It is the summer of 1933 and nearly two years since that fateful Halloween night in Plains, New York.
Born and raised in Dayton, Ohio, eighteen-year-old Cletus Blake spends his days working to help his family through the massive economic recession spreading throughout the United States and many other areas of the world. As society struggles to accept that the economic surge of the 1920s are long gone, Cletus also clings to the memory of his last phone conversation with his cousin Dorothy. Having formed and maintained a relationship with two of her close friends – the recently married Reginald and Gail Carr Johnson – the three find solace in regular communication with one another.
Like Dorothy, Cletus possesses supernatural abilities inherited through his bloodline. His vivid dreams and visions – including ones of a beautiful young Romani woman and twin baby boys – continue to increase in strength. Meanwhile, Reginald and Gail begin falling prey to dark adversaries that have been lying in wait.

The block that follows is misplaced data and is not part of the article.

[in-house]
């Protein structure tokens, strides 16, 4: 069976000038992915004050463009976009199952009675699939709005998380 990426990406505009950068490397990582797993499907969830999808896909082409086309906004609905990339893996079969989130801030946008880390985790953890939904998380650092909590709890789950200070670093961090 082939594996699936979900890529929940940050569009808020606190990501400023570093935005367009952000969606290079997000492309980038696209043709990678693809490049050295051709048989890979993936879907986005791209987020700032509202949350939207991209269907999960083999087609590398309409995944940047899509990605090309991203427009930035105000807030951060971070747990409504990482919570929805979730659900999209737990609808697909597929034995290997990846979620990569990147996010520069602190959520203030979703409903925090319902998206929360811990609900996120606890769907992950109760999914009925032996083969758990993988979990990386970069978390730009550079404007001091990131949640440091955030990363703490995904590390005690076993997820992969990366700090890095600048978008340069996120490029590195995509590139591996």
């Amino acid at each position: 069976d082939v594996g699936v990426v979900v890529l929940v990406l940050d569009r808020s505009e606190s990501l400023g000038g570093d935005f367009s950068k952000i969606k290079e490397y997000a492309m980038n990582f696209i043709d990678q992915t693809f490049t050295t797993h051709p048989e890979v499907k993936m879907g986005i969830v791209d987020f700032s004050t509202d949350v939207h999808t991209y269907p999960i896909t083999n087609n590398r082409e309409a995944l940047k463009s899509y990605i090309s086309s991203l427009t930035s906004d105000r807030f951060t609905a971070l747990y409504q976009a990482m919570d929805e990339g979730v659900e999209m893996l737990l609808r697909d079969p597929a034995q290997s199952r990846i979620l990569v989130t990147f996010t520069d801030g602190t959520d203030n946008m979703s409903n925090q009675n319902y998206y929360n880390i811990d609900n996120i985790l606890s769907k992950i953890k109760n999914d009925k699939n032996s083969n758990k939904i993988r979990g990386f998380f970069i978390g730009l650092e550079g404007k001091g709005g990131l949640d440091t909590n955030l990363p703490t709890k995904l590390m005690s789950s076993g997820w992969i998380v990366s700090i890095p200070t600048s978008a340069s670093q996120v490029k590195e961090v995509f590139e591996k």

Evil surrounds at every turn, old friends race to help, and ancient evil re-emerges. A war between worlds brews beneath the surface, threatening to rip the protective seams that keep the portals sealed.
Then in the midst of it all, Cletus happens upon a caravan traveling through his Ohio town. The very familiar Romanichal family’s history ties not only to his own past, but to all the kin of the four men that experienced worlds outside of their own on that summer solstice in 1844. All are linked to a future that will reunite the Blakes and the Livingstons, two families that at one time, shared a very unlikely friendship.
Kindred is the second full-length novel in The Birthrite Series. Picking up from where Descent and Sacred Atonement: A Novelette left off, the story continues to challenge all that is known about light and dark, good and evil. Passion, intrigue, and secrets abound as history unravels. Revelations uncovered in previous installments are given new perspectives, taking the reader on a thrilling ride into a world where nothing is ever what it appears to be.